Most consumer lenders allow for variances from credit score cutoffs in accepting or declining applications.
The lenders that do this acknowledge that credit bureau reports and credit scoring models, no matter how sophisticated, do not explain or predict all of the variations in credit performance and loan profitability.
Even lenders with extensive experience in developing and managing credit scoring systems typically allow or encourage underwriters to inject their judgment into the credit process.
Experienced lenders know that factors other than credit scores matter. Loan-to-value ratios, down payments, payment-to-income or debt-to-income ratios, and other factors are incorporated into the underwriting process through formal and informal guidelines.
Reduced LTV ratios or higher down payments are sometimes used to compensate for marginal or failing credit scores in underwriting individual loans. Increased debt-to-income ratios may be allowed if compensated by lower LTVs.
Increased interest rates or fees charged at origination are sometimes built into pricing schemes to compensate for higher LTVs, higher payment-to-income ratios, or marginal credit scores.
These tradeoffs are common in home equity and nonprime lending, where industry practices and competition dictate flexibility in underwriting. For most consumer lenders, whether prime or nonprime, the objective of these compensating factors is usually the same: To ensure a profit at a targeted default rate.
However, what is frequently missing is a reliable and explicit link between these tradeoffs and their effect on risk and profit. Many consumer lenders have relied on tradition, industry practices, or intuition to evaluate these tradeoffs.
Our analysis of nonprime mortgages illustrates that the relationship between these compensating factors can be statistically analyzed and modeled, much like credit scores themselves, to achieve a targeted default rate. For lending decisions where loans will be pooled into a single pricing class, lenders need a method to determine which loan applicants should be part of particular pricing pools.
Traditionally a few rules of thumb have been used to make these pool decisions. If the applicant meets these rules, the loan is considered worthy of the pool and the application is accepted; otherwise it is rejected. The disadvantage of the rule-of-thumb approach is the implicit assumption that tradeoffs generate binary yes/no decisions.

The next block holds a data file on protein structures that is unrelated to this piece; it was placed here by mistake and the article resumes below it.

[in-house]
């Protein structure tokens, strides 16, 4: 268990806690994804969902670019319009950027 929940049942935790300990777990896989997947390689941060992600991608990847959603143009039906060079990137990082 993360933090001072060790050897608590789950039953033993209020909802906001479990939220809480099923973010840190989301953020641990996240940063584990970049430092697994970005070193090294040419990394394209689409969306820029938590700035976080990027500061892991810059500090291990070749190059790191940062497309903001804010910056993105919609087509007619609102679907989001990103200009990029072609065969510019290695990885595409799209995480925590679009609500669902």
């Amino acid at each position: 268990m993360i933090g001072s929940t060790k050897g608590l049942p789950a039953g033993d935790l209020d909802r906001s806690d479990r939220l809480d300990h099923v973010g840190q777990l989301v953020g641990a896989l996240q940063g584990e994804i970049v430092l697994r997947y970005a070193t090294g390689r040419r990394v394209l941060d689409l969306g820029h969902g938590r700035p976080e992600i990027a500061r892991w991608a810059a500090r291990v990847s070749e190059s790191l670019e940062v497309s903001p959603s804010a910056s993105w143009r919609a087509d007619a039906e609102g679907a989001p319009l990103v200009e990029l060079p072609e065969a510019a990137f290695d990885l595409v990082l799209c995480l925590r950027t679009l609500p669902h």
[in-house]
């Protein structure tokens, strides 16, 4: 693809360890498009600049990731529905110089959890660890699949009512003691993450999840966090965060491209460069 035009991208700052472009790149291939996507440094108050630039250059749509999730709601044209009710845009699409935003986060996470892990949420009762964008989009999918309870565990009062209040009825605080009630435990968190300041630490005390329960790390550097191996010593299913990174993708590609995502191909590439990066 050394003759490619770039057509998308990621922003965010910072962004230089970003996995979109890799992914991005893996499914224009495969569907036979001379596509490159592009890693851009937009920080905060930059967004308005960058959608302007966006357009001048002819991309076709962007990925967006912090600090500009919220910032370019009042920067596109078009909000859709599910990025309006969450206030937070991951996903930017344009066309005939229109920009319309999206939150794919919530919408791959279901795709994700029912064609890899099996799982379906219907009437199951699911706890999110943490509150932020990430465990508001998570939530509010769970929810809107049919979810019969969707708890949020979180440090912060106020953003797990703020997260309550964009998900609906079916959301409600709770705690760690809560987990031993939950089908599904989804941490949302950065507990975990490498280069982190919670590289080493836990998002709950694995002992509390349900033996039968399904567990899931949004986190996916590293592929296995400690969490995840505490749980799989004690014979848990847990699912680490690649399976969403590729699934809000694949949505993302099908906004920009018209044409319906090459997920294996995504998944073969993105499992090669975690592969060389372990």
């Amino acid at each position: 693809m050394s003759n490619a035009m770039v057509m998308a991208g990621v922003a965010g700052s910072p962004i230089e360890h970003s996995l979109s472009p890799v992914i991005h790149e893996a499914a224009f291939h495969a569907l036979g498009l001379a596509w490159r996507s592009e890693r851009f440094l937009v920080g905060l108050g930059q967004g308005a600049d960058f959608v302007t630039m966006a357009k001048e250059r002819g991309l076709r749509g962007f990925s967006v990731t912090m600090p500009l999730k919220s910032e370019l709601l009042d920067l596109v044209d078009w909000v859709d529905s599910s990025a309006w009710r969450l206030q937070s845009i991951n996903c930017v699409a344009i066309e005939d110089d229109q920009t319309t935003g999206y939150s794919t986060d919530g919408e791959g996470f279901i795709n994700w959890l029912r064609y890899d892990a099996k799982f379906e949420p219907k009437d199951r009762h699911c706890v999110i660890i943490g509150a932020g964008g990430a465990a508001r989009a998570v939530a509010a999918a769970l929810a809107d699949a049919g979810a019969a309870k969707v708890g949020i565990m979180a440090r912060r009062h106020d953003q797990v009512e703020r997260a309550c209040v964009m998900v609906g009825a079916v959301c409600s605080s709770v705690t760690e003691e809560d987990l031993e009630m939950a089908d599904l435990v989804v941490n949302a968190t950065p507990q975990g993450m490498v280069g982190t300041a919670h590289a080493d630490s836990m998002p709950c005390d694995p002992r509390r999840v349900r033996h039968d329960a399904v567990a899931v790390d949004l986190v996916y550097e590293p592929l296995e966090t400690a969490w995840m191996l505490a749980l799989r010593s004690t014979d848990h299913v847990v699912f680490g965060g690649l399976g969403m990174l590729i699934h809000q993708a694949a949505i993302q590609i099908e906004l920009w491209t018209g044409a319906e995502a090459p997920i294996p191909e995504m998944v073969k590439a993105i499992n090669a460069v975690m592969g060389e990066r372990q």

A few examples illustrate this: For some lenders, a loan-to-value ratio of 80.0% is a desirable risk exposure, but 80.1% is undesirable. A total debt payment-to-income ratio of 38.0% is desirable, but 38.1% is not. A credit score of 650 is desirable, but 649 is not. Even compensating factors applied in conjunction with credit scores often have implicit hard cutoffs.
Moreover, the appropriate degree of compensation is not typically measured or managed, but is applied intuitively. It is possible, however, to jointly estimate the effects of a number of factors, and thus map out the tradeoffs to provide a superior decision tool.
From analysis of a large number of nonprime consumer loans, University Financial Associates developed a model that predicts variations in loan behavior resulting solely from such compensating factors.
Our analysis held all credit and economic conditions constant, including the expected conditional default rate. In effect, we simulated a pool of loans identical in all respects, except for the compensating factors, performing under the same economic conditions.
From these projections we isolated combinations of equal conditional default rates and examined the tradeoffs among the compensating factors.
We have modeled numerous combinations of compensating factors at constant conditional default rates. We have also developed risk-based pricing schedules where interest rates and origination points are modeled against credit scores, LTV ratios, and debt ratios simultaneously.
Our research has generated four common threads that are not always accurately reflected in the widely used underwriting rules of thumb:
Tradeoffs are not binary yes/no decisions with distinct cutoff points, but rather continuous functions with a broad range of acceptable levels yielding the same expected conditional default rates.
Tradeoffs are not strictly linear, but may have a different effect at different levels of loan-to-value, debt ratio, etc.
Relationships between compensating factors may even reverse at different points along the curve.
Relationships between compensating factors may change at different expected default rates.
Mr Thomson is an associate professor of finance and real estate at the University of Texas at San Antonio, and a senior associate with University Financial Associates LLC, an Ann Arbor, Mich., company that develops and maintains econometric modeling systems for managing and pricing lending risks.